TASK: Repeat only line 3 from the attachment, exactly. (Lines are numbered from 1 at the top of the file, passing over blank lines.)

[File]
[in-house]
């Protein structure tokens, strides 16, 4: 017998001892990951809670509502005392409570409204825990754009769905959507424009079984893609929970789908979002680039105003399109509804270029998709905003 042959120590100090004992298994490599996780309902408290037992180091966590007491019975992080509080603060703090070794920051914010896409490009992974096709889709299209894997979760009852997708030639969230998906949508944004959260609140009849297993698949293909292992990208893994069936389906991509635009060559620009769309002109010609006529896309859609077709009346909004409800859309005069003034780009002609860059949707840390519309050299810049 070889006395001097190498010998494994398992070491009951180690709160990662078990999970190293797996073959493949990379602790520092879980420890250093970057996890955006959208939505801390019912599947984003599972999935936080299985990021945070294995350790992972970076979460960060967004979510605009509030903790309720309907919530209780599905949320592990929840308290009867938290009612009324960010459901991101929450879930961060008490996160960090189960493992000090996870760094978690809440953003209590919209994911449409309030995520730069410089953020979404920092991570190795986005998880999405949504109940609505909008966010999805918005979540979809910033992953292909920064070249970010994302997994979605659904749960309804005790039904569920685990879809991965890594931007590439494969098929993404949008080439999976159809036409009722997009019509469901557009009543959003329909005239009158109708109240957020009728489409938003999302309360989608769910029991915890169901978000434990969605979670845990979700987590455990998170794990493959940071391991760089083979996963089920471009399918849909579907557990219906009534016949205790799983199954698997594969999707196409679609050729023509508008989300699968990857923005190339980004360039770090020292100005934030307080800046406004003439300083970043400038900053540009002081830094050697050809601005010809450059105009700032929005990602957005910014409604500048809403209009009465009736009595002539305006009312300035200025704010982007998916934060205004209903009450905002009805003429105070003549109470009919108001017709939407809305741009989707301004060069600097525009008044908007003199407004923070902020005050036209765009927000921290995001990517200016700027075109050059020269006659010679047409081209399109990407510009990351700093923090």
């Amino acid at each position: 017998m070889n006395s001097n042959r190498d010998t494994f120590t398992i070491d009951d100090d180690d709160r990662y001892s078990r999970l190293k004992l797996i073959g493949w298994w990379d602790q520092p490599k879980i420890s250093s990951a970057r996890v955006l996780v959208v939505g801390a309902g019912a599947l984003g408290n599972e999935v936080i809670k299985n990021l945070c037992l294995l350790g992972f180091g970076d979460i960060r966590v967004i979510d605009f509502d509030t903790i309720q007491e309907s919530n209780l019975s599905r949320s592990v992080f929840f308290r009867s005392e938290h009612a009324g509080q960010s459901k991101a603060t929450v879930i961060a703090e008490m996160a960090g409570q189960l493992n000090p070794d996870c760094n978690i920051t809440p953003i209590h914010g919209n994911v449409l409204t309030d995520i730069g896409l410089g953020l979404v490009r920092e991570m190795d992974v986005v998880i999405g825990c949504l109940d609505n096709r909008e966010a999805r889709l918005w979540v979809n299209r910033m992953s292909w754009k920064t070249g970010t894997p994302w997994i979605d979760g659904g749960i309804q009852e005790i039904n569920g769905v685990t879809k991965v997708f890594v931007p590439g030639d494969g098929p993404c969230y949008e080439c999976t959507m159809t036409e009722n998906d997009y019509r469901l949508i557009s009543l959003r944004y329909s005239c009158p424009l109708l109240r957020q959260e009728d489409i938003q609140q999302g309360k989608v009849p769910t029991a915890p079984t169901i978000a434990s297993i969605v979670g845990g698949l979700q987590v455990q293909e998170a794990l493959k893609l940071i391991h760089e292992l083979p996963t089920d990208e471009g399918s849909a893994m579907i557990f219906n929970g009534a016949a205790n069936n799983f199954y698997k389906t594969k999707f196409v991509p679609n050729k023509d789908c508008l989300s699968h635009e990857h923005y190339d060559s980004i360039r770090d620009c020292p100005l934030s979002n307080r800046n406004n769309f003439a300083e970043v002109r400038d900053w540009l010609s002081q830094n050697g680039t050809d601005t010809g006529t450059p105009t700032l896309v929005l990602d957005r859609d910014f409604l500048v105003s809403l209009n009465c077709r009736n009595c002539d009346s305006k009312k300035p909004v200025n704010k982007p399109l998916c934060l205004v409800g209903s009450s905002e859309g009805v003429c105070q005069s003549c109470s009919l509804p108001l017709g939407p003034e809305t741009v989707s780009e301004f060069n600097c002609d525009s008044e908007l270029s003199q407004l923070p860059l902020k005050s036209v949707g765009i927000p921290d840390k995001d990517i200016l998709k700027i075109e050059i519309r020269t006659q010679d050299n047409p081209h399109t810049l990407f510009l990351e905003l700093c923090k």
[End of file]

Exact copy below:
């Amino acid at each position: 017998m070889n006395s001097n042959r190498d010998t494994f120590t398992i070491d009951d100090d180690d709160r990662y001892s078990r999970l190293k004992l797996i073959g493949w298994w990379d602790q520092p490599k879980i420890s250093s990951a970057r996890v955006l996780v959208v939505g801390a309902g019912a599947l984003g408290n599972e999935v936080i809670k299985n990021l945070c037992l294995l350790g992972f180091g970076d979460i960060r966590v967004i979510d605009f509502d509030t903790i309720q007491e309907s919530n209780l019975s599905r949320s592990v992080f929840f308290r009867s005392e938290h009612a009324g509080q960010s459901k991101a603060t929450v879930i961060a703090e008490m996160a960090g409570q189960l493992n000090p070794d996870c760094n978690i920051t809440p953003i209590h914010g919209n994911v449409l409204t309030d995520i730069g896409l410089g953020l979404v490009r920092e991570m190795d992974v986005v998880i999405g825990c949504l109940d609505n096709r909008e966010a999805r889709l918005w979540v979809n299209r910033m992953s292909w754009k920064t070249g970010t894997p994302w997994i979605d979760g659904g749960i309804q009852e005790i039904n569920g769905v685990t879809k991965v997708f890594v931007p590439g030639d494969g098929p993404c969230y949008e080439c999976t959507m159809t036409e009722n998906d997009y019509r469901l949508i557009s009543l959003r944004y329909s005239c009158p424009l109708l109240r957020q959260e009728d489409i938003q609140q999302g309360k989608v009849p769910t029991a915890p079984t169901i978000a434990s297993i969605v979670g845990g698949l979700q987590v455990q293909e998170a794990l493959k893609l940071i391991h760089e292992l083979p996963t089920d990208e471009g399918s849909a893994m579907i557990f219906n929970g009534a016949a205790n069936n799983f199954y698997k389906t594969k999707f196409v991509p679609n050729k023509d789908c508008l989300s699968h635009e990857h923005y190339d060559s980004i360039r770090d620009c020292p100005l934030s979002n307080r800046n406004n769309f003439a300083e970043v002109r400038d900053w540009l010609s002081q830094n050697g680039t050809d601005t010809g006529t450059p105009t700032l896309v929005l990602d957005r859609d910014f409604l500048v105003s809403l209009n009465c077709r009736n009595c002539d009346s305006k009312k300035p909004v200025n704010k982007p399109l998916c934060l205004v409800g209903s009450s905002e859309g009805v003429c105070q005069s003549c109470s009919l509804p108001l017709g939407p003034e809305t741009v989707s780009e301004f060069n600097c002609d525009s008044e908007l270029s003199q407004l923070p860059l902020k005050s036209v949707g765009i927000p921290d840390k995001d990517i200016l998709k700027i075109e050059i519309r020269t006659q010679d050299n047409p081209h399109t810049l990407f510009l990351e905003l700093c923090k």